Assessing Access to Public Information
Access to public information is a right recognized by conventions, doctrine, and international jurisprudence due to its importance in the consolidation, operation, and preservation of democratic systems. Following the trend seen in human rights law, many governments have enacted and advanced in the implementation of laws and policies regarding access to public information, with notable results in political and social spheres.
In its September 19, 2006 verdict of the Claude Reyes case against Chile, the Inter-American Court of Human Rights indicated that the right to access information is governed by the principle of maximum disclosure. This principle is rooted in the precept that all information should be public and subject to a well-defined system of limitations or exceptions.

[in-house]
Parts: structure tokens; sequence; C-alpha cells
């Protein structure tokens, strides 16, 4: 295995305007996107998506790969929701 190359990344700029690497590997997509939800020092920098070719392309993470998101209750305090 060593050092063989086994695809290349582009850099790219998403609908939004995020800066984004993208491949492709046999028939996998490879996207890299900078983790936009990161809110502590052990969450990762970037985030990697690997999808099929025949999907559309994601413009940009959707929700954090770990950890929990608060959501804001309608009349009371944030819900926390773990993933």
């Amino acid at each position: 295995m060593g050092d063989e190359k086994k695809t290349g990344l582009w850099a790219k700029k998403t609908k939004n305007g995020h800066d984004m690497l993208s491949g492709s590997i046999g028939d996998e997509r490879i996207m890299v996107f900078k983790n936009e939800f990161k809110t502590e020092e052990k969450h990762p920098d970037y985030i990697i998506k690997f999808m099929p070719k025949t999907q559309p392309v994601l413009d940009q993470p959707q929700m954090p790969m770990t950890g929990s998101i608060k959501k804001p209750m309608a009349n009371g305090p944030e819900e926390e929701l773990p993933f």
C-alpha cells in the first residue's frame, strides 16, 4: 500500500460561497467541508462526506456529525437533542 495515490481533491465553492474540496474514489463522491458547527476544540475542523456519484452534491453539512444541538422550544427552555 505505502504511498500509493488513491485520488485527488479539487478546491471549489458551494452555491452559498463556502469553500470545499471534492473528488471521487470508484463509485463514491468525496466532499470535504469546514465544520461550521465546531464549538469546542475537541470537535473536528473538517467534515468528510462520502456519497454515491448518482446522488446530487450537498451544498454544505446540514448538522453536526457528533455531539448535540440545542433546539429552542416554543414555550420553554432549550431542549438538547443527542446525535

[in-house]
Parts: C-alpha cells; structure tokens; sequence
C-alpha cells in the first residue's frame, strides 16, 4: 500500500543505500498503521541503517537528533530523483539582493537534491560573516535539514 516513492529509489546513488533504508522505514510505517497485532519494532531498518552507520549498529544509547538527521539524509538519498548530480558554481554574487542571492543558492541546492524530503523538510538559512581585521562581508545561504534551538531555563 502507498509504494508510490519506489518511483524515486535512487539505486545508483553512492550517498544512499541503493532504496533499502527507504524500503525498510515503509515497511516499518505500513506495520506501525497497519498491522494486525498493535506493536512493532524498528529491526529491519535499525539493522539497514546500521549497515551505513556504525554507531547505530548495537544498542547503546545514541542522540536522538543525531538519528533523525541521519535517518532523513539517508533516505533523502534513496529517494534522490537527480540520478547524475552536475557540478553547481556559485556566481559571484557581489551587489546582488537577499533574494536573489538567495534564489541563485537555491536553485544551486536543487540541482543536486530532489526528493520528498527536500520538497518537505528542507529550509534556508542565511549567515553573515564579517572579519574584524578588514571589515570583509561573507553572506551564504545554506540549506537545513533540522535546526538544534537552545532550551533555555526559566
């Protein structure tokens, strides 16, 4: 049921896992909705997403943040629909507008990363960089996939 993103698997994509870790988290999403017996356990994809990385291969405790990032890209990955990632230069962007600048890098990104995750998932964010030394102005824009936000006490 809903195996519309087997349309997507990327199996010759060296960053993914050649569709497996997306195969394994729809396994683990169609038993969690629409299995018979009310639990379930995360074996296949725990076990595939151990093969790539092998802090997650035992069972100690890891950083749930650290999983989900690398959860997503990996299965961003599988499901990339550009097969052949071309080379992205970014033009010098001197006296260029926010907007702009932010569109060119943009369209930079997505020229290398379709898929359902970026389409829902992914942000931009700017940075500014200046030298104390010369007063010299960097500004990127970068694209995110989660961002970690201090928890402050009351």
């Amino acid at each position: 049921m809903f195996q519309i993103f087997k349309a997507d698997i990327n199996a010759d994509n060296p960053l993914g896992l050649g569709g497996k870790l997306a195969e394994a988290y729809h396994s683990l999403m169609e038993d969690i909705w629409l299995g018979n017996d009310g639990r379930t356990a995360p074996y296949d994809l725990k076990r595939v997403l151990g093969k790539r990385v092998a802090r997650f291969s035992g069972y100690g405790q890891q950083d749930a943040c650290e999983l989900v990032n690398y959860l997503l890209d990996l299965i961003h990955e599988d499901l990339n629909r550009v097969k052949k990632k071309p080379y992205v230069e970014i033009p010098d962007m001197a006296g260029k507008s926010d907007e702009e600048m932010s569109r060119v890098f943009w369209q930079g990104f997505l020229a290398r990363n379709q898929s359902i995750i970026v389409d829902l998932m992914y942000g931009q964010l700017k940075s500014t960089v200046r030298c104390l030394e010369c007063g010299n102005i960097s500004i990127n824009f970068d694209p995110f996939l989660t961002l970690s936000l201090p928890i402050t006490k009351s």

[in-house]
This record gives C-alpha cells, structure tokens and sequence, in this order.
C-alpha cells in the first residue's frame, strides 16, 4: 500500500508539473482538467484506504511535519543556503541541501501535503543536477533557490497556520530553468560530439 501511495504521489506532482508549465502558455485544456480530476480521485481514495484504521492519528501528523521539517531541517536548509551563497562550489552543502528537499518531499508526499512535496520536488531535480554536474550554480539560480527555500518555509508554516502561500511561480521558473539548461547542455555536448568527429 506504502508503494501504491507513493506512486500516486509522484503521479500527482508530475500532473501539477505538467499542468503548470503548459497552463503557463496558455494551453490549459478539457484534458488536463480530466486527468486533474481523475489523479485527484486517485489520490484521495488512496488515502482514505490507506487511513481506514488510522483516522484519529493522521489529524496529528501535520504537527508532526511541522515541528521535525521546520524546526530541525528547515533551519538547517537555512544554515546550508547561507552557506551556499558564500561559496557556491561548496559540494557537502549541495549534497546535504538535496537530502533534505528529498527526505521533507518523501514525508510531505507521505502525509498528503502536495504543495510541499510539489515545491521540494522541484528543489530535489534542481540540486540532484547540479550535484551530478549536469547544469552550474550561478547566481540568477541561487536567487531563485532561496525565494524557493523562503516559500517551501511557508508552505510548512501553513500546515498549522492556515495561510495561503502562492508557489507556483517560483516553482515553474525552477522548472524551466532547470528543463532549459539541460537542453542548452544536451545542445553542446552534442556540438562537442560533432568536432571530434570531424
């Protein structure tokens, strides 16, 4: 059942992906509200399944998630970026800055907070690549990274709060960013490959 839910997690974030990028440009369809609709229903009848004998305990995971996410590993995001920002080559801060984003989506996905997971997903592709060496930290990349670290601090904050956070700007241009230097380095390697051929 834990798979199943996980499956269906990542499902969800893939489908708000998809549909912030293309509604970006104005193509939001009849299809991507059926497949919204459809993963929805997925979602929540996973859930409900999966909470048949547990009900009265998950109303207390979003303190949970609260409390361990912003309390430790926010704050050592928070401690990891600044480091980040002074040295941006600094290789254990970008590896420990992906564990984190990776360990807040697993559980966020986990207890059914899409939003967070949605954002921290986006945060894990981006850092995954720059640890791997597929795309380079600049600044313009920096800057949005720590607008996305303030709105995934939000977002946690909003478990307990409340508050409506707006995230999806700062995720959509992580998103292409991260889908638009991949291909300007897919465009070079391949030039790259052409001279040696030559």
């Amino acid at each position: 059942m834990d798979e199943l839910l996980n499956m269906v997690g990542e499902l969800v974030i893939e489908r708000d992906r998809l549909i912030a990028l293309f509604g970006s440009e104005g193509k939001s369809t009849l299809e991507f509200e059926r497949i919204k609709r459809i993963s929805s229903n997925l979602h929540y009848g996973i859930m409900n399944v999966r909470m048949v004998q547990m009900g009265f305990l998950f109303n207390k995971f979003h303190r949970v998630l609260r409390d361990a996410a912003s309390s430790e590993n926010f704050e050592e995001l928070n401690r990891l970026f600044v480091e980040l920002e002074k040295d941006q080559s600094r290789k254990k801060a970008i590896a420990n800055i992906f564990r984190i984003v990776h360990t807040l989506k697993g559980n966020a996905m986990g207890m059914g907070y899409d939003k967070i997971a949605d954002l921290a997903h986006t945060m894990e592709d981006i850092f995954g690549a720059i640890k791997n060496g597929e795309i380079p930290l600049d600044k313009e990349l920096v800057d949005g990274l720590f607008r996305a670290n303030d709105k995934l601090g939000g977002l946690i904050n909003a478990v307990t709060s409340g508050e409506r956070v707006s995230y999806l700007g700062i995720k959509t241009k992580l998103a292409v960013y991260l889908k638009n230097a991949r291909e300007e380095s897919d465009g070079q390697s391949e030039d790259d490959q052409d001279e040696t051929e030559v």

Today, however, there is debate around what governments should qualify as “limited information” or “confidential access,” especially information related to defense and security (the latter includes public and citizen security). Some countries have already adopted regulations for managing defense and security information by seeking to comply with international standards, while also clearly defining situations for exceptions and establishing a strict regime regarding information confidentiality in these sectors.
Some governments also impose onerous restrictions on access to information for defense and security institutions. These restrictions directly affect serious acts of corruption, especially those related to budget management, spending, contracting, and abuses in military and police operations.
This Central American Monitor report focuses on the Honduran government’s application of its freedom of information laws, especially in relation to security, defense, and justice sector institutions.